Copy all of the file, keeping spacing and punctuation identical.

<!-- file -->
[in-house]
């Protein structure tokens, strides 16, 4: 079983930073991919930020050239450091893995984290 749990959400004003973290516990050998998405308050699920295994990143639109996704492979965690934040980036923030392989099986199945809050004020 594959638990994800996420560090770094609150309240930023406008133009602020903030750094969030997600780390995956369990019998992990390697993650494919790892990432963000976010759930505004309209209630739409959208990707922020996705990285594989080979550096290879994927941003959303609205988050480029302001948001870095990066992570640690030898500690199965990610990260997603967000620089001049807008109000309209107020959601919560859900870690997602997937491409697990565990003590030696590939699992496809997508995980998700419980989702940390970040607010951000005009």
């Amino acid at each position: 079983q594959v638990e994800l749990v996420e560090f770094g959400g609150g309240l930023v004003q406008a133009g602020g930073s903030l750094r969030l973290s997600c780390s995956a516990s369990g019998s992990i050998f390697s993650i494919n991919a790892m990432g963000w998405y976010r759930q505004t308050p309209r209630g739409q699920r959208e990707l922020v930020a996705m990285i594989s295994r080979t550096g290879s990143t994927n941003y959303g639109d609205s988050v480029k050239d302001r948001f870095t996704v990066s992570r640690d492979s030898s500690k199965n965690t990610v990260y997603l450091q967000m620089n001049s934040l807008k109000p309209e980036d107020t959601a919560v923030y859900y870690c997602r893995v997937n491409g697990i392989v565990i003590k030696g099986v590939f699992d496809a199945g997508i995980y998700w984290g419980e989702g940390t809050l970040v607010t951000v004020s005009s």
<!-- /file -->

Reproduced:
[in-house]
């Protein structure tokens, strides 16, 4: 079983930073991919930020050239450091893995984290 749990959400004003973290516990050998998405308050699920295994990143639109996704492979965690934040980036923030392989099986199945809050004020 594959638990994800996420560090770094609150309240930023406008133009602020903030750094969030997600780390995956369990019998992990390697993650494919790892990432963000976010759930505004309209209630739409959208990707922020996705990285594989080979550096290879994927941003959303609205988050480029302001948001870095990066992570640690030898500690199965990610990260997603967000620089001049807008109000309209107020959601919560859900870690997602997937491409697990565990003590030696590939699992496809997508995980998700419980989702940390970040607010951000005009």
């Amino acid at each position: 079983q594959v638990e994800l749990v996420e560090f770094g959400g609150g309240l930023v004003q406008a133009g602020g930073s903030l750094r969030l973290s997600c780390s995956a516990s369990g019998s992990i050998f390697s993650i494919n991919a790892m990432g963000w998405y976010r759930q505004t308050p309209r209630g739409q699920r959208e990707l922020v930020a996705m990285i594989s295994r080979t550096g290879s990143t994927n941003y959303g639109d609205s988050v480029k050239d302001r948001f870095t996704v990066s992570r640690d492979s030898s500690k199965n965690t990610v990260y997603l450091q967000m620089n001049s934040l807008k109000p309209e980036d107020t959601a919560v923030y859900y870690c997602r893995v997937n491409g697990i392989v565990i003590k030696g099986v590939f699992d496809a199945g997508i995980y998700w984290g419980e989702g940390t809050l970040v607010t951000v004020s005009s």